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Fall culture guide: Albums

<p>Bob Dylan</p>

Bob Dylan

Battle Born, The Killers

Night Visions, Imagine Dragons

Unnecessary Maps, Most Thieves

Fall looks to be a huge month for major releases by Las Vegas bands. Already out is Most Thieves’ debut full-length, a swelling modern-rock effort with understated and occasionally subverted pomp. Our take on Vegas/L.A. quartet Imagine Dragons’ own premiere long-player can be found on page 18. And The Killers finally give birth to studio album No. 4, reports of which suggest a balance of the foursome’s signature glam with some bonafide rockers, a la 2005’s Sam’s Town. (Unnecessary Maps: out now. Night Visions: Sept. 4. Battle Born: Sept. 18)

Tempest, Bob Dylan

His last album, 2009’s Together Through Life, went south of the border. Where will Tempest, Dylan’s 35th album, venture? To the bottom of the sea, as the title-track centerpiece is a 14-minute rumination — equal parts fact and fiction, apparently — on the Titanic. Expect more of Dylan’s now-standard reappropriation of classic blues and Americana there and everywhere else. (Sept. 11)

Coexist, The XX

Growing pains may never sound so beautiful. At least that’s what Coexist’s debut single “Angels” predicts for the rest of the album, the second for the young British trio. Expect a production thicker and more developed than that of 2009’s self-titled debut, one of the most beloved indie pop works of the past five years. (Sept. 11)

Love This Giant, St. Vincent and David Byrne

The brassy intro and 4/4 thump kickoff of the duo’s single “Who” — in heavy rotation on our iPods all summer — portends an equally invigorating and flavorful album by Byrne, the former head of The Talking Heads, and St. Vincent’s Annie Clark, a one-time member of The Polyphonic Spree and the touring band for Sufjan Stevens. (Sept. 11)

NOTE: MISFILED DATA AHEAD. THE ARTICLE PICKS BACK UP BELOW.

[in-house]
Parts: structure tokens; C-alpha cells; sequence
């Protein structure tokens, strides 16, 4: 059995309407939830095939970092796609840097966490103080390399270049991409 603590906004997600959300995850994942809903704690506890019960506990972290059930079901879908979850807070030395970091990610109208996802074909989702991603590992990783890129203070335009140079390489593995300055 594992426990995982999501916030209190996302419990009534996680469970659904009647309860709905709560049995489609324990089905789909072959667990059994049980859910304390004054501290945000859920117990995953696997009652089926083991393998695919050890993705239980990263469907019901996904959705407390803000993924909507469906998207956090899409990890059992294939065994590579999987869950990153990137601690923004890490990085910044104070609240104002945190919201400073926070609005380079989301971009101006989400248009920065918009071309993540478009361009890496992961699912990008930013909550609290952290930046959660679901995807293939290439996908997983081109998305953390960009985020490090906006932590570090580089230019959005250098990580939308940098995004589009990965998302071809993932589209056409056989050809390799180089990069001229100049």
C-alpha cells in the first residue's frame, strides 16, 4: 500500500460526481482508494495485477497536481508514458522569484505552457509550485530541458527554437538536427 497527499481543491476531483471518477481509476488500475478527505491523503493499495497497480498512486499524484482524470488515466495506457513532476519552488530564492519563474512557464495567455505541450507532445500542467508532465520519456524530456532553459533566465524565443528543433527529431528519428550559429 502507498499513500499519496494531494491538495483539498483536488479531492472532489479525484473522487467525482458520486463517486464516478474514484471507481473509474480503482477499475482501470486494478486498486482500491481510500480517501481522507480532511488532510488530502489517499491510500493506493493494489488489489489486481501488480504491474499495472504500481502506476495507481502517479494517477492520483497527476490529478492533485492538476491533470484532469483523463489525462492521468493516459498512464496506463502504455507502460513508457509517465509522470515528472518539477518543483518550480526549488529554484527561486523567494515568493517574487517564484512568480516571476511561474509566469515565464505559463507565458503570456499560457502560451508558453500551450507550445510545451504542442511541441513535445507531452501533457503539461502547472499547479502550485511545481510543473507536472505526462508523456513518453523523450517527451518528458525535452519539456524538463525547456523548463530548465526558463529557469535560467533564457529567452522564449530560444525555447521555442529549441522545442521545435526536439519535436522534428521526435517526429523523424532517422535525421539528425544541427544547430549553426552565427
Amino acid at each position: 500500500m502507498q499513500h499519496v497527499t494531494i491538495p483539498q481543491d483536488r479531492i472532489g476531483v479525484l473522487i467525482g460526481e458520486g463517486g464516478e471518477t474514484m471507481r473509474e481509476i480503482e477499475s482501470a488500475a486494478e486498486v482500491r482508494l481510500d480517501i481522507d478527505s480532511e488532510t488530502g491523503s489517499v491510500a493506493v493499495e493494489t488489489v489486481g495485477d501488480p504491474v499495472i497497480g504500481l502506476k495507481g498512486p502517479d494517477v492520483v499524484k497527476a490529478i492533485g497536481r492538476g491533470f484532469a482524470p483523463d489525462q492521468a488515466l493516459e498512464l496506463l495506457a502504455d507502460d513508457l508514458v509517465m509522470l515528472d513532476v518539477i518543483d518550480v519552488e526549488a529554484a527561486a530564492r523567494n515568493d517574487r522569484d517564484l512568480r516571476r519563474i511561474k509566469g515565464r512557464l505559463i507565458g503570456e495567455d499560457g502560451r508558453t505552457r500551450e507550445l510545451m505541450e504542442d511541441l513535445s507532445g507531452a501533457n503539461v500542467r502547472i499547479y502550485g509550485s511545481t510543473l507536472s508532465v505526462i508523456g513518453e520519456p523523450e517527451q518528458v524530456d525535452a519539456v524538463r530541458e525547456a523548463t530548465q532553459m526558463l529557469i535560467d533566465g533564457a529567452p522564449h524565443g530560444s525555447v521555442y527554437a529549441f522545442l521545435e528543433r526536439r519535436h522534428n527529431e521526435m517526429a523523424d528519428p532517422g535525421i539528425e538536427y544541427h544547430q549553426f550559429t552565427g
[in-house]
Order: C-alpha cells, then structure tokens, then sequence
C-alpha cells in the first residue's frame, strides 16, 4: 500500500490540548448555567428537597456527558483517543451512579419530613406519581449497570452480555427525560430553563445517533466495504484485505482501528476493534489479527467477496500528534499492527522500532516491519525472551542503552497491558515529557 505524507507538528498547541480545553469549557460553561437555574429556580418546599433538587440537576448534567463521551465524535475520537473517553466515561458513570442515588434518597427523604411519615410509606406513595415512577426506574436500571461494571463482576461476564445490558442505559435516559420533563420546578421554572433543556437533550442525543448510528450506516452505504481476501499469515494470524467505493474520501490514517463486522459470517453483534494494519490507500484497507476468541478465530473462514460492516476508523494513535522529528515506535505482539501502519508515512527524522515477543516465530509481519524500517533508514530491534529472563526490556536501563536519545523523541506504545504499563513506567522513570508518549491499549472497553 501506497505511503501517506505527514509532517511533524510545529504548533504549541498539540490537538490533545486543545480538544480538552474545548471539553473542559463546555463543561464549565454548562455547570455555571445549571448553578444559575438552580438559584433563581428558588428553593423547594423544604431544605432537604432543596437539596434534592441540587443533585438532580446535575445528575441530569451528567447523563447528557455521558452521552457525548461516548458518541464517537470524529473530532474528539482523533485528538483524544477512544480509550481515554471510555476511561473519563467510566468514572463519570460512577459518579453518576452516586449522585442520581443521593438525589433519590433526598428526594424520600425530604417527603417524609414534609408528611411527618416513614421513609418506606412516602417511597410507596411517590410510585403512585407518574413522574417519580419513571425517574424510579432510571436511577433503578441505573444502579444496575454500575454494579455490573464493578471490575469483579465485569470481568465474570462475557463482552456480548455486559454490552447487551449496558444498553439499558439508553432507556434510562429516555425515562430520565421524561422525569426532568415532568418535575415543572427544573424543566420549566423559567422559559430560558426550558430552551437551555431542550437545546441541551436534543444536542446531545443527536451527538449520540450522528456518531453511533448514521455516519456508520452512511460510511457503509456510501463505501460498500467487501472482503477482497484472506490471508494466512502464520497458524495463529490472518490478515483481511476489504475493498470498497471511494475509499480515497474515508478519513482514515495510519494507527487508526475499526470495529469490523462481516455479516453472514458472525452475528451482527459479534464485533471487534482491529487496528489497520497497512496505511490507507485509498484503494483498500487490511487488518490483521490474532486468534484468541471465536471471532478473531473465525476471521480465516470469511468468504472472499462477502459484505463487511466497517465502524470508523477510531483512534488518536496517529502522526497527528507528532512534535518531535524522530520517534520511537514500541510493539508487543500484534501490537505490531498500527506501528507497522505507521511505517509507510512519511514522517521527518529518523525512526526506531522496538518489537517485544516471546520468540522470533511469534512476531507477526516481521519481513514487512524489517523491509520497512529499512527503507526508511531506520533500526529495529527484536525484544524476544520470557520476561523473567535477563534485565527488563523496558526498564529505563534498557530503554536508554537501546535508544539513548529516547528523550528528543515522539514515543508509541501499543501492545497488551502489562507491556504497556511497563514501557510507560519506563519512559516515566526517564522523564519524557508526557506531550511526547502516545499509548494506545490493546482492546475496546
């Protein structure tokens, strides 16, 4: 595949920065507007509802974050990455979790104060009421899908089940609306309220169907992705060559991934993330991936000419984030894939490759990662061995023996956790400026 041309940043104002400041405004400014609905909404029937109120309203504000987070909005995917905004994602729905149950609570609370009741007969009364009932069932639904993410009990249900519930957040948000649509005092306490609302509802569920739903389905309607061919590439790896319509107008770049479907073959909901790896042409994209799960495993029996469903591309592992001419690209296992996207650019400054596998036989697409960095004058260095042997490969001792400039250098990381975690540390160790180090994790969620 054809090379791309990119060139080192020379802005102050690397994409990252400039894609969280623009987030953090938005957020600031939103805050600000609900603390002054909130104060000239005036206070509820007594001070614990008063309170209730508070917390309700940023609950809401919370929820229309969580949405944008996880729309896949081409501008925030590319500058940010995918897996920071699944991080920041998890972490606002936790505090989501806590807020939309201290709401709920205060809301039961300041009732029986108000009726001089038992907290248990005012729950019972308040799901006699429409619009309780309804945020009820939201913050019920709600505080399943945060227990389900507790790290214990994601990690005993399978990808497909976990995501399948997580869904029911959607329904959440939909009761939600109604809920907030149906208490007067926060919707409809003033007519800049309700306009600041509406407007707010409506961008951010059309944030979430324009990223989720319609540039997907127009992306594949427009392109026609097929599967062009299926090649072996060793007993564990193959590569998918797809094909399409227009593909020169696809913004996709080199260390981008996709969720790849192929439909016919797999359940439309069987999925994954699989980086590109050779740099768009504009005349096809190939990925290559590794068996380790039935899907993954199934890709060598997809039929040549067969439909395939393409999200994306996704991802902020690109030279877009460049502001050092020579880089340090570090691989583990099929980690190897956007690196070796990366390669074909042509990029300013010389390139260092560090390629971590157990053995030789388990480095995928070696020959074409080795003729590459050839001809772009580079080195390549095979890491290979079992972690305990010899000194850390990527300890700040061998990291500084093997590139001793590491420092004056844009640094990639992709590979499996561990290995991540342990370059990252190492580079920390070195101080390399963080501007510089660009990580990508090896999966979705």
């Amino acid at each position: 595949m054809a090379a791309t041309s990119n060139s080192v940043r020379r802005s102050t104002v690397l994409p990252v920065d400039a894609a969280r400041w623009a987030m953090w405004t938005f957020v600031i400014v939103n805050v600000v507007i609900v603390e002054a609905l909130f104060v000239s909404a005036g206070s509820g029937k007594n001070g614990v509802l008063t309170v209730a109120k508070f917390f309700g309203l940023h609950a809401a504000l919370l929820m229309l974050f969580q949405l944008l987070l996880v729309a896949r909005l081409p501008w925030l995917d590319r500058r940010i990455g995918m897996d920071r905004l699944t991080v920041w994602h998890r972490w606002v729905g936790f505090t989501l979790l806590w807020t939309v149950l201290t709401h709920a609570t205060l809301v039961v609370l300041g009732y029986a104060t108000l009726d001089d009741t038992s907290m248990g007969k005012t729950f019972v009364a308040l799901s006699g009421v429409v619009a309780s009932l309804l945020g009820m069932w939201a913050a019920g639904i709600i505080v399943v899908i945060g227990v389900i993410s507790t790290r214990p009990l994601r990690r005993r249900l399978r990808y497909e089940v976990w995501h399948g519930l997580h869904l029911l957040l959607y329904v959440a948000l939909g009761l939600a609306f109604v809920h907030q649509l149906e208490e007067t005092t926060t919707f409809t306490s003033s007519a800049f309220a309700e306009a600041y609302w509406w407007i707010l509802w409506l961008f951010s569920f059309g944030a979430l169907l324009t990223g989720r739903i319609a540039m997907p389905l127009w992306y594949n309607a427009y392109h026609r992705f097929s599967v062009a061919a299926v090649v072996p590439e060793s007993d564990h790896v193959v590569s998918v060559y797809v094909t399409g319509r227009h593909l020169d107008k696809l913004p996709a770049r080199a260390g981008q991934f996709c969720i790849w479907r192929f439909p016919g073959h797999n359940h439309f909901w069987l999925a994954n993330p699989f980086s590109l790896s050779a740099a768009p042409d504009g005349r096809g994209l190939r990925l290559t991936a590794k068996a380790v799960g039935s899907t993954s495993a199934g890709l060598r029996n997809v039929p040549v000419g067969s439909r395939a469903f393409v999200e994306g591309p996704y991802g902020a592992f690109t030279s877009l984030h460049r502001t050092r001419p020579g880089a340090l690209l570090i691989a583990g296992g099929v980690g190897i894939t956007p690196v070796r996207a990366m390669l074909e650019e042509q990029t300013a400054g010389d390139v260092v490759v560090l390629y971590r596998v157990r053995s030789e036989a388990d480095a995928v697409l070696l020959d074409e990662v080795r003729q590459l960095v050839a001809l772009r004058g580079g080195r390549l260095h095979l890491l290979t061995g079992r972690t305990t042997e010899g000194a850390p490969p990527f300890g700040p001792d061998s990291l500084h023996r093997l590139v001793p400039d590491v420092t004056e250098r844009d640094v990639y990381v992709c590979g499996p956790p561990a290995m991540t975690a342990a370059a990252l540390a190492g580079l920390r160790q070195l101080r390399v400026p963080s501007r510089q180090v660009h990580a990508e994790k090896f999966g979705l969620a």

Cruel Summer, G.O.O.D. Music

G.O.O.D. Music is Kanye West’s record label, featuring John Legend, Common, Mos Def, Kid Cudi and Q-Tip, et al. That team is putting out a collabo record. With the straight and old-school mentality of the O.Gs of the crew, and the eccentricity of Yeezy, we’ll be listening to this clear through winter and into the next cruel summer. Start with “Mercy” and “New God Flow.” And brace yourself. (Sept. 18)

Food & Liquor 2: The Great American Rap Album Pt. 1, Lupe Fiasco

2011’s Lasers sucked. Lupe checked out on his third full-length album, and this we see as an unimpeachable truth. Fortunately, he knew that. And with that in mind, he’s putting out an album that feels like the Lupe we heard on the first Food & Liquor. Just a quick listen through “Around My Way,” and its sax riffs and early ’90s drum smacks, is a great omen. And thank God for that. (Sept. 25)

Until the Quiet Comes, Flying Lotus

Steve Ellison blew our minds with his act’s 2010 Cosmogramma, and we expect nothing less of its follow-up, which he says will be a quieter, more ethereal take on collage-style, low-end electronic music. Collaborations include Erykah Badu and Ellison’s buddies from Radiohead. (Oct. 2)

Livin’ For a Song: A Tribute to Hank Cochran, Jamey Johnson

His last album was a widely acclaimed double-album of old-school country, the sort normally shunned by the pop-minded record executives on Nashville’s Music Row. This time, he pays homage to one of the most successful and influential songwriters of the genre: Hank Cochran, who died in 2010. Nearly every track features a guest performer; Willie Nelson, Merle Haggard, Kris Kristofferon and Emmylou Harris are just a handful of the legends joining Johnson here. (Oct. 16) MIKE PREVATT, MAX PLENKE

ALSO …

Cat Power, Sun (Sept. 4), Avett Brothers, The Carpenter (Sept. 11), Grizzly Bear, Shields (Sept. 18), Green Day, Uno (Sept. 25), Mumford & Sons, Babel (Sept. 25), No Doubt, Push and Shove (Sept. 25), Kendrick Lamar, Good Kid, m.A.A.d. City (Oct. 2), Titus Andronicus, Local Business (Oct. 23), P.O.S., We Don’t Even Live Here (Oct. 23), The Coup, Sorry to Bother You (Oct. 30), Muse, The Second Law (October TBA), Big Boi, Vicious Lies and Dangerous Rumors (Nov. 13), Soundgarden, title TBA (Nov. 13).

Animal Collective’s fresh complexities

I’ve cranked Animal Collective’s new disc, Centipede HZ, three times, and I’m still discovering new sounds and left turns throughout its 11 tracks. Whatever you say of the equally revered and misunderstood Baltimore quartet, this much is undeniable: Its music is almost always a blast of sunshine, even if refracted to the nth degree with complex rhythms, layered samples and loops, and mucho distortion. Hard to say if this weirdo work will resonate with listeners in the same way as its predecessor, the 2009 breakthrough Merriweather Post Pavilion. But listening to it certainly whets the appetite for its live re-creation — which Las Vegas will experience when the band returns for what ought to be another epic, psychedelic hoedown. (Centipede Hz release: Sept. 4. Concert: Sept. 25, House of Blues) MIKE PREVATT